Transitioning hard-core Slack users to Teams

Brass Contributor

I have a small group of users in our company who are hard-core Slack users. I'm tasked with getting them transitioned to Teams. They know they don't have a choice, but as everyone here knows, it is easier to get someone to make a change if they can see an advantage or benefit from that change. This group has explained to me that they heavily use the remind feature in Slack and are asking how can they do this same thing in Teams and do them as easily as in Slack. Here are the examples they gave me:

  1. I can set a reminder for myself, for someone else or to be posted in a channel in slack for everyone to see. The reminders can be once or repeat.  For example, remind me in 1 hour to call customer
  2. Remind Jean on Monday at 9am to uncheck tasks in one note
  3. Remind XXXXX channel to check rebates every Monday at 9am

If I needed to remind myself of things, I would probably use Outlook to create an event and attach a Flag to it. 
I could setup a Power Automate workflow to do these reminders also. 

My issue here is first that setting this up in Power Automate (or even in Outlook) is a lot more steps than just using a /command to do each of these things. I have seen one or two apps that we could pay for, but we don't want to pay for apps above what we pay for our tenant if not necessary. 


I would like to know if anyone has any other suggestions of ways to set these reminders that would super simple - if there are any. 


Thanks in advance.

:) Karen

5 Replies

@KarenD69- Do you have the option to "Create a Task" from a Teams conversation?

@KarenD69 , looks like this feature is going to be natively available in Teams soon. 




@yo_Ashley - No, we don't have the add a task from a conversation yet. That still isn't what they users are requesting. I do see why you would suggest this though. I have had other users (who don't use Slack) ask for this exact functionality and they will be excited when it arrives. The current users are looking for a shortcut type of command that recognizes create a task or remind with a simple /command + Enter keystroke. Even this will require a message, click on the ellipsis, select create a task. . . and I'm not sure about the additional steps. So still not as simple as the feature they are losing. This might be halfway for them though when it arrives in our tenant. Thank you for suggesting it.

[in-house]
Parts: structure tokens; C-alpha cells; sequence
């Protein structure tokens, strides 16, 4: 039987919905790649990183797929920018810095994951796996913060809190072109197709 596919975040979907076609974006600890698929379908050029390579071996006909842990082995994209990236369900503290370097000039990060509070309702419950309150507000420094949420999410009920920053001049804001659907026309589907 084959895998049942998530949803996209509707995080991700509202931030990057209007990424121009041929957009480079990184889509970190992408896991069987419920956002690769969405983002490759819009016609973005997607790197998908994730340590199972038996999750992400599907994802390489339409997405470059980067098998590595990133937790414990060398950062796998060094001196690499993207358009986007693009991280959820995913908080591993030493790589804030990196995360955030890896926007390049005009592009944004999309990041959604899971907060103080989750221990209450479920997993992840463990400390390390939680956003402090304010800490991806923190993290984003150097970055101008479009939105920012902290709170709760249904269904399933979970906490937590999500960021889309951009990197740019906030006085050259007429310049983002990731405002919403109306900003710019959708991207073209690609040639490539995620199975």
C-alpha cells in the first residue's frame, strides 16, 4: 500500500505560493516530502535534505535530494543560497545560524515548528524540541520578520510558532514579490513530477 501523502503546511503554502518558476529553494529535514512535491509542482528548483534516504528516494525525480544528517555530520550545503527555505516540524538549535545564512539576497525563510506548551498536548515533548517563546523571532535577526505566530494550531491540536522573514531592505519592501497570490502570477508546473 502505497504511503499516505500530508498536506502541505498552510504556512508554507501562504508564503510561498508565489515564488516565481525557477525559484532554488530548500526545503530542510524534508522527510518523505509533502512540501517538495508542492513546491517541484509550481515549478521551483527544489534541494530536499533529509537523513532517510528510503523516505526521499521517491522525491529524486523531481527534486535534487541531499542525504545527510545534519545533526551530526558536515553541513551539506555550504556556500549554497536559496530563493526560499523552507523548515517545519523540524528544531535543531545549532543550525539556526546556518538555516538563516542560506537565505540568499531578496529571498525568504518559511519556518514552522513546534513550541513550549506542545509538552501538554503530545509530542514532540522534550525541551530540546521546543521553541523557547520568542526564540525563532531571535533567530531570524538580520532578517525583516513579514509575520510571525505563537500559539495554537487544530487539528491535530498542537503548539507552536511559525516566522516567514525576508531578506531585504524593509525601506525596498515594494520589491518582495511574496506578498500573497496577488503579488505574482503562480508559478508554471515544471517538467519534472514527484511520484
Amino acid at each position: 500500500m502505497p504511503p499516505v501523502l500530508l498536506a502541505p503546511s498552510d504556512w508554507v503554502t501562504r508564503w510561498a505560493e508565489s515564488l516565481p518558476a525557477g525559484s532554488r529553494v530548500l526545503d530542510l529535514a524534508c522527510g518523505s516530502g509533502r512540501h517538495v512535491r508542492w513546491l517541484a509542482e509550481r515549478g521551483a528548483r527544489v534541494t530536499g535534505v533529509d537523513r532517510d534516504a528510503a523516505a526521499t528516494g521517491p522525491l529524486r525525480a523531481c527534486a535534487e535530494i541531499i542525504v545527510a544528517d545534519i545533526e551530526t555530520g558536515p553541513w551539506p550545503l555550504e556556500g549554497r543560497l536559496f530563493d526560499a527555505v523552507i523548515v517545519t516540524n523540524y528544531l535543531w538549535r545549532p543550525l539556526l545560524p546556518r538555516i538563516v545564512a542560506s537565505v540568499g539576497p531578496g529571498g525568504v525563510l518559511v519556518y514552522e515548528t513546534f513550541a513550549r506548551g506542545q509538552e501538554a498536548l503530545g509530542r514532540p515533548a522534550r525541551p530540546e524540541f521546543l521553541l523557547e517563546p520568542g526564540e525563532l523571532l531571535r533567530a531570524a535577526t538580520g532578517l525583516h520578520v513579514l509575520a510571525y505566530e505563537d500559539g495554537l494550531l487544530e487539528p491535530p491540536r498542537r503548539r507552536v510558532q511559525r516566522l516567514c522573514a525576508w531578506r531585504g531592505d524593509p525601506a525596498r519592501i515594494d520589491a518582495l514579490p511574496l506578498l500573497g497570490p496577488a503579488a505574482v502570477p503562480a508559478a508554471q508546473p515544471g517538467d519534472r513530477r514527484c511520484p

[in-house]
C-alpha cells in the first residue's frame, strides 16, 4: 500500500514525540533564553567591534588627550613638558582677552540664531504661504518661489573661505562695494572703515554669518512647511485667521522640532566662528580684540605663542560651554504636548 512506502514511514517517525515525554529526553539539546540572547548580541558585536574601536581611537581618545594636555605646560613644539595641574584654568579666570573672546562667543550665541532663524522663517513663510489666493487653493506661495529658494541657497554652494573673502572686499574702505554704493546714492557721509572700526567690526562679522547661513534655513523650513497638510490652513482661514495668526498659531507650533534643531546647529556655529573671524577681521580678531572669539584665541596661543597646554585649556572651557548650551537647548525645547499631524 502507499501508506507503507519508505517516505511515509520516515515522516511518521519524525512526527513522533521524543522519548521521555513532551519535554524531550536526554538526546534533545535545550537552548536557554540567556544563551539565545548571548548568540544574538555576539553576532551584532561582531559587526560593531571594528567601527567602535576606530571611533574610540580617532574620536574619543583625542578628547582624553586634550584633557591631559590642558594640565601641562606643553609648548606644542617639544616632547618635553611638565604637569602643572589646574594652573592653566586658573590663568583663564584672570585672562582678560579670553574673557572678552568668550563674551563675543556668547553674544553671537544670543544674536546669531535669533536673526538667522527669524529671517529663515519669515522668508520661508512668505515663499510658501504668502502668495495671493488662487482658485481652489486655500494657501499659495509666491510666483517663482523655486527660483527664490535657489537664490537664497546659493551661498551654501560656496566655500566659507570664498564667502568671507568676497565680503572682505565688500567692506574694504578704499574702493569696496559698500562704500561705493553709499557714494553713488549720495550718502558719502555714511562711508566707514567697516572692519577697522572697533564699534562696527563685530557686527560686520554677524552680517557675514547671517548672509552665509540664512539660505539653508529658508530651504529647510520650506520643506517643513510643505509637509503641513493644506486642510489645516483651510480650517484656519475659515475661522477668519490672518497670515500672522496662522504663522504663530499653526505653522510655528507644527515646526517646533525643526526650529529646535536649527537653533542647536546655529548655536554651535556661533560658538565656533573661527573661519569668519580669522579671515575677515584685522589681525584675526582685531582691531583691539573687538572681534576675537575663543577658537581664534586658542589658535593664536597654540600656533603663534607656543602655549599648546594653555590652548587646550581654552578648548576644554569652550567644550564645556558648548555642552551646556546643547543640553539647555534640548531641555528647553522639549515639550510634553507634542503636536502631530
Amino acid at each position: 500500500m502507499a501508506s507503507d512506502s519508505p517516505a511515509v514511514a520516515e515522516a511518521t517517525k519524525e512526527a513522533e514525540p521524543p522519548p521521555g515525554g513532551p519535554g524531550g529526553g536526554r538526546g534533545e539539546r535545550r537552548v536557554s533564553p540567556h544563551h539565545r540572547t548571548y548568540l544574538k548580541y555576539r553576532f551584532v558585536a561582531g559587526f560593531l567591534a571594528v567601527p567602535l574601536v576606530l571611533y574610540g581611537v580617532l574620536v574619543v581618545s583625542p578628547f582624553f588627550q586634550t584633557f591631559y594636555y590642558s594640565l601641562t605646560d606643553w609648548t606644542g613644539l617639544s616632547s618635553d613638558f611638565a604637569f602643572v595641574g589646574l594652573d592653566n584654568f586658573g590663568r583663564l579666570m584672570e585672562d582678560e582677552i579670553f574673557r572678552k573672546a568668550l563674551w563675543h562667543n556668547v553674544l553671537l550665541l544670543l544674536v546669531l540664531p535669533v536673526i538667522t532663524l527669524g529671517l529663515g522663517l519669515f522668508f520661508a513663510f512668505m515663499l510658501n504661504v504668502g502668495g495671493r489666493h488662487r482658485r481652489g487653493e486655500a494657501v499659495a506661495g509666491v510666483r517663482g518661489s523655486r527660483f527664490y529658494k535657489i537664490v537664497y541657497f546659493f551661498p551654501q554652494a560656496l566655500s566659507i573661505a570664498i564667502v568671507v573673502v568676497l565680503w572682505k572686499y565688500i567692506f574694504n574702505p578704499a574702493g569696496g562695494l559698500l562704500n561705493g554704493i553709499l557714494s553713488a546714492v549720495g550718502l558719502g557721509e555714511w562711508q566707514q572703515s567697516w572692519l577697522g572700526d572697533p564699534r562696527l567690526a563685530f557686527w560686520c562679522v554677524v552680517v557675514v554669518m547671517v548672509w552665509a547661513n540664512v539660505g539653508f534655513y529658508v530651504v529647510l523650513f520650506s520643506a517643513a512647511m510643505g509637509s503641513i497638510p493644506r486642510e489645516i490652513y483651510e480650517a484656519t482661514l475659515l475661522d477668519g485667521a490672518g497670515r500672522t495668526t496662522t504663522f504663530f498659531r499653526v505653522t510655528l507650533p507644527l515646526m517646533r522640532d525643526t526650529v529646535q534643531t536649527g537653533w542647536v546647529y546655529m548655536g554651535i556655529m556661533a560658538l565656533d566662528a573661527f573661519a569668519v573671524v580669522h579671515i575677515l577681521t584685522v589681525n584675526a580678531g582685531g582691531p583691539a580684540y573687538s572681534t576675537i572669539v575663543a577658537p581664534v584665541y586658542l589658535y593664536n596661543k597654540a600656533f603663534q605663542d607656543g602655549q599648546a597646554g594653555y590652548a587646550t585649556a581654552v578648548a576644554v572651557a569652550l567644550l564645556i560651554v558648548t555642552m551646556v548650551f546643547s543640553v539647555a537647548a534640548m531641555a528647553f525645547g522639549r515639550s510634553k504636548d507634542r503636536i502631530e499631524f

@sohnash Thank you for the message. I had forgotten about this and saw a notification from your post which showed me additional posts as well. This will only get me part of the way, but I'll take it. Anything is better than nothing.

@KarenD69 A couple of suggestion for motivating them to make the transition.

  1. Take their complaint and show them how to fix it. You should be able to create a bot that will take a comment and convert it into a recurring reminder/task. It's more work up front than a built in "/remind" but it highlights how extensible Teams is compared to Slack.
  2. Focus on their annoyances with Slack and show how Teams makes those things easy. When they understand the strengths of the Teams platform--integration being one of the biggest--when compared to what they are doing in Slack, then you can help them see that using Slack is still chockablock full of tradeoffs in functionality. The question then becomes which tradeoffs are the hardest to deal with.
  3. Ask other teams in your company about their experiences and what they have found to be much easier in Teams than Slack. you can then present the experiences of that team's peers to show them the best way forward. Nothing is as convincing as personal recommendations, especially if they come from someone who resisted the change originally and then became a fan of the new system.

The idea is to show the transition as beneficial as possible while acknowledging the perceived functional losses. When they understand the greater potential of Teams vs. Slack for the work they are doing, they should get on board more easily, or at least not be so obstinate about the transition. This is the carrot approach of the job you have to do.


There will always be those who refuse to change willingly. For them, you will have to set a hard deadline. You can also let them know that their resistance to the change and it's subsequent impact on the company's ability to perform effectively and efficiently will be noted in their annual reviews. The is the stick approach of the job.


After all, your ability to get them to transition gracefully to Teams will be noted on your annual review, too.